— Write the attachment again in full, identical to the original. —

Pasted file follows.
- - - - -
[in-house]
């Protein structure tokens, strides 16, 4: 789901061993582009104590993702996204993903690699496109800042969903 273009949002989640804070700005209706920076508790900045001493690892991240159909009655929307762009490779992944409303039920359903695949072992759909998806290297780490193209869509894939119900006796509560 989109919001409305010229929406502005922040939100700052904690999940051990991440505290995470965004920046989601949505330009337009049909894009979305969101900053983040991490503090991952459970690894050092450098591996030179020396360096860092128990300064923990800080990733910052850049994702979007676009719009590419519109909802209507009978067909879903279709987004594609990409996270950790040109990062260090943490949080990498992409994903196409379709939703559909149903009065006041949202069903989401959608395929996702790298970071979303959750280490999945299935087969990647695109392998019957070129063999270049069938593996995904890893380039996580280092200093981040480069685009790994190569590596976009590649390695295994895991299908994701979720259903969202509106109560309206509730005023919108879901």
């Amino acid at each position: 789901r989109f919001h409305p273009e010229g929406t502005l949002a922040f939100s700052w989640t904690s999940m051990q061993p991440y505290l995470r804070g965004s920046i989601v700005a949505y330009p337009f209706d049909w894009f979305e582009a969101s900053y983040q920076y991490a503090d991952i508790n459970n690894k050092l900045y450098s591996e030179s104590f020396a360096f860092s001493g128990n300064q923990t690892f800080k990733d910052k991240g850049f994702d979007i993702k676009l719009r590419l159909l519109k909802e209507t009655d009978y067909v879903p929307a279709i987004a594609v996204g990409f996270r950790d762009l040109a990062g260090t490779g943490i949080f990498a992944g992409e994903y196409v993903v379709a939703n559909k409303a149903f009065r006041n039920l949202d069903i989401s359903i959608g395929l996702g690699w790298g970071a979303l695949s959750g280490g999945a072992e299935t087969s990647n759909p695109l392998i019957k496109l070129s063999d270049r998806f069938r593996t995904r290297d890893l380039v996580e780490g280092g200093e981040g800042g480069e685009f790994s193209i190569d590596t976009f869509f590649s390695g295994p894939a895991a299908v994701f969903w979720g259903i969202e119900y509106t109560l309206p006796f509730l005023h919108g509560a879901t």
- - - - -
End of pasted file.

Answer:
[in-house]
């Protein structure tokens, strides 16, 4: 789901061993582009104590993702996204993903690699496109800042969903 273009949002989640804070700005209706920076508790900045001493690892991240159909009655929307762009490779992944409303039920359903695949072992759909998806290297780490193209869509894939119900006796509560 989109919001409305010229929406502005922040939100700052904690999940051990991440505290995470965004920046989601949505330009337009049909894009979305969101900053983040991490503090991952459970690894050092450098591996030179020396360096860092128990300064923990800080990733910052850049994702979007676009719009590419519109909802209507009978067909879903279709987004594609990409996270950790040109990062260090943490949080990498992409994903196409379709939703559909149903009065006041949202069903989401959608395929996702790298970071979303959750280490999945299935087969990647695109392998019957070129063999270049069938593996995904890893380039996580280092200093981040480069685009790994190569590596976009590649390695295994895991299908994701979720259903969202509106109560309206509730005023919108879901």
């Amino acid at each position: 789901r989109f919001h409305p273009e010229g929406t502005l949002a922040f939100s700052w989640t904690s999940m051990q061993p991440y505290l995470r804070g965004s920046i989601v700005a949505y330009p337009f209706d049909w894009f979305e582009a969101s900053y983040q920076y991490a503090d991952i508790n459970n690894k050092l900045y450098s591996e030179s104590f020396a360096f860092s001493g128990n300064q923990t690892f800080k990733d910052k991240g850049f994702d979007i993702k676009l719009r590419l159909l519109k909802e209507t009655d009978y067909v879903p929307a279709i987004a594609v996204g990409f996270r950790d762009l040109a990062g260090t490779g943490i949080f990498a992944g992409e994903y196409v993903v379709a939703n559909k409303a149903f009065r006041n039920l949202d069903i989401s359903i959608g395929l996702g690699w790298g970071a979303l695949s959750g280490g999945a072992e299935t087969s990647n759909p695109l392998i019957k496109l070129s063999d270049r998806f069938r593996t995904r290297d890893l380039v996580e780490g280092g200093e981040g800042g480069e685009f790994s193209i190569d590596t976009f869509f590649s390695g295994p894939a895991a299908v994701f969903w979720g259903i969202e119900y509106t109560l309206p006796f509730l005023h919108g509560a879901t």